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  • Location
    The Ferry
  • Interests
    BR transition period in South East Scotland
    Waverley Route
    Industrial and Narrow Gauge railways

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  1. In the suvey, the last question is in my opinion the most difficult. While I put around February / March my real answer would be "when the incidence and transmission of Covid 19 has been reduced to a low level and maintained at that level for an extended period." Whether that requires a vaccine is a matter for debate, as is the period, though I would be looking at a couple of months at the least.
  2. To return to the original question. I first modelled in 0 gauge in the 1980s. I joined the GOG because at that time it was almost the only way to find out about 0 gauge suppliers as there were very few adverts in the magazines (remember this was pre-internet). I was a member for about 6 or 7 years and left simply because my interests moved away from 0 gauge. (I was also a member of the 7mm Narrow Gauge Association and left for the same reason.). I restarted in 0 gauge again about three years ago because arthritis in my fingers was making scratch / kit building in 4mm quite difficult. I am a member of two clubs who have O gauge layouts (one only has an O gauge layout) both of which count GOG members among their membership. I have not considered re joining the GOG mainly because I do not see the need; searches on the internet have so far found enough suppliers of 0 gauge parts to fulfil my requirements. As has been pointed out (and was the reason the Guild was originally formed) specialised scale societies mainly exist to support those minority scales which need specialised parts / suppliers. The problem the GOG has is that there are now quite a large number of kit and component suppliers and with so much RTR now available as well 0 gauge has gone main stream and doesn't need the Guild to survive. This suggests the GOG probably needs to reinvent itself. Further back in this thread it was stated by Arun Sharma that: "It is probably worth pointing out for the sake of clarity that the Gauge 0 Guild does NOT have any branches or affiliated clubs." Perhaps this is something it should consider having? It is noticeable there is a preconception running through this thread that one reason the GOG is old fashioned is because it is steam orientated. The idea seems to be older people model steam whereas the younger modellers are into Modern Image. I know a few younger modellers (20, 30 year olds) and would say that around 50% model steam. I also know a number of older folk who model diesels. As an interesting aside. One of the proposers of the founding of the Gauge O Guild was also a founding member of my local model railway club in Edinburgh! JeremyC (Not Jeremy[space]C)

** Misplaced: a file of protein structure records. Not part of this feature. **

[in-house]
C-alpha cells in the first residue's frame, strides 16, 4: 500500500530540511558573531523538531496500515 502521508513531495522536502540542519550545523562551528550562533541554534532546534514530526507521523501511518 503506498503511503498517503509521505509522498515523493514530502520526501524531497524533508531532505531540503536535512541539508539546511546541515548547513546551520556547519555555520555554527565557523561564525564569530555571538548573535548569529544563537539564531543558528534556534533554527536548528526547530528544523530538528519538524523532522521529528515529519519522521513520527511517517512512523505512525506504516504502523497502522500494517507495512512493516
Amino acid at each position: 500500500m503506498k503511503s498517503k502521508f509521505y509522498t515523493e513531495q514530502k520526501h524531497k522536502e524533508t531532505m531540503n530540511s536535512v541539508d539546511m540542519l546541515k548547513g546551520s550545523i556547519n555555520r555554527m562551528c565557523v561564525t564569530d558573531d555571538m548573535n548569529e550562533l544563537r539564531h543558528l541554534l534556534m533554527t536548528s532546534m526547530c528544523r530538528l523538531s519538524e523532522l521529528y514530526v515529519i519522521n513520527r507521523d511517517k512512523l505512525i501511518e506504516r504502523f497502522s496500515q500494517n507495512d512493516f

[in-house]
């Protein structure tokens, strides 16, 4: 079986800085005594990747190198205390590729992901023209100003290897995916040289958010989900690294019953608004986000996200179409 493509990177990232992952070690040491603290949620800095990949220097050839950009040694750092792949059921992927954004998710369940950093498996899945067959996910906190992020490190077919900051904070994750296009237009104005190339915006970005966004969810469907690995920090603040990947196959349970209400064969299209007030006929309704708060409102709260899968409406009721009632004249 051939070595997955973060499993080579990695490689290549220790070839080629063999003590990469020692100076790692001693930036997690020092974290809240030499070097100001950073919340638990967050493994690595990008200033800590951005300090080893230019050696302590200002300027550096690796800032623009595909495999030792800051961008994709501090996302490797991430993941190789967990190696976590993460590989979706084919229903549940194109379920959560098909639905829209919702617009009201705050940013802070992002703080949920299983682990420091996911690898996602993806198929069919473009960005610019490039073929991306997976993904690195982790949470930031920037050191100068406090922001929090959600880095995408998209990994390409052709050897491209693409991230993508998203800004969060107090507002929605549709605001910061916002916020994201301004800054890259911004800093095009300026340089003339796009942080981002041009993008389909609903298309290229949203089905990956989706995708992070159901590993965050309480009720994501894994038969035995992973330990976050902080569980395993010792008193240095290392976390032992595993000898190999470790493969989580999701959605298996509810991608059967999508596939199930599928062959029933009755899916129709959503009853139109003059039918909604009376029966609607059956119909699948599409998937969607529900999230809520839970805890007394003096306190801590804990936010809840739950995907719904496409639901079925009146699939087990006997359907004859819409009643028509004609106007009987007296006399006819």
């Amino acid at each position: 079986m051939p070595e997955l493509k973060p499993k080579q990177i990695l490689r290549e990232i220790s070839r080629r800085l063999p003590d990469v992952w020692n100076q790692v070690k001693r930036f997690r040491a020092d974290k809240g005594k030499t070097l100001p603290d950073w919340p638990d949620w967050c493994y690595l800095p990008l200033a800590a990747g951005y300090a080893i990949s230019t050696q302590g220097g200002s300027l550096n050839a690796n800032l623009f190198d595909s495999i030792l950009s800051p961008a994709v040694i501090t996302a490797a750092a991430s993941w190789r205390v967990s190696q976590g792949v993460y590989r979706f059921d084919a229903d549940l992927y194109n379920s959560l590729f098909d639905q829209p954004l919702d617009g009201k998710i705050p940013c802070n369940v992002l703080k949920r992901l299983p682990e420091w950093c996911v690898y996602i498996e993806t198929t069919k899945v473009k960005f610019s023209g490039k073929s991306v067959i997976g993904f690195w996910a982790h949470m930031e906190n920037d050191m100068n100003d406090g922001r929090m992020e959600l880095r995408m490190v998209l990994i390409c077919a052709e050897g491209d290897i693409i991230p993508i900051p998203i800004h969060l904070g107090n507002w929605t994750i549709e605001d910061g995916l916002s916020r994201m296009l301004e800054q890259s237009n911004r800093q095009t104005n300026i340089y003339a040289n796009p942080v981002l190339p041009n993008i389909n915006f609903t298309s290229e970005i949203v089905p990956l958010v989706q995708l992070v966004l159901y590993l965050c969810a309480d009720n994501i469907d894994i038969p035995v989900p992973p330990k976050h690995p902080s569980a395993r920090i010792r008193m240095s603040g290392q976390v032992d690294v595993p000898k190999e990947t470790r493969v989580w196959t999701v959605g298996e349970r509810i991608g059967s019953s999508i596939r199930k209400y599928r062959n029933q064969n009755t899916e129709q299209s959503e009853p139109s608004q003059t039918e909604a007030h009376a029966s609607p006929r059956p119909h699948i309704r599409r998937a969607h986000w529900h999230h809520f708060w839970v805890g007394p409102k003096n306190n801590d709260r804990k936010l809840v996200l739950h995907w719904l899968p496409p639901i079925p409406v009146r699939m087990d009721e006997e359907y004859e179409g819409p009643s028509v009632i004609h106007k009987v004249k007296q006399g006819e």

3. From the Minutes of the Carriage Standards Committee (Quoted in the supplement to Parkin's MK Coaches book: 29/7/64 (Minute 3424) Eastleigh comments that the workshops will shortly be installing airless spray equipment and it is understood the work would be considerably easier if the ends of the coaches were painted the same colour as the sides. Would there be any objection? No objection was raised by the committee, but it was considered the opinion of the Director of Industrial Design should be obtained.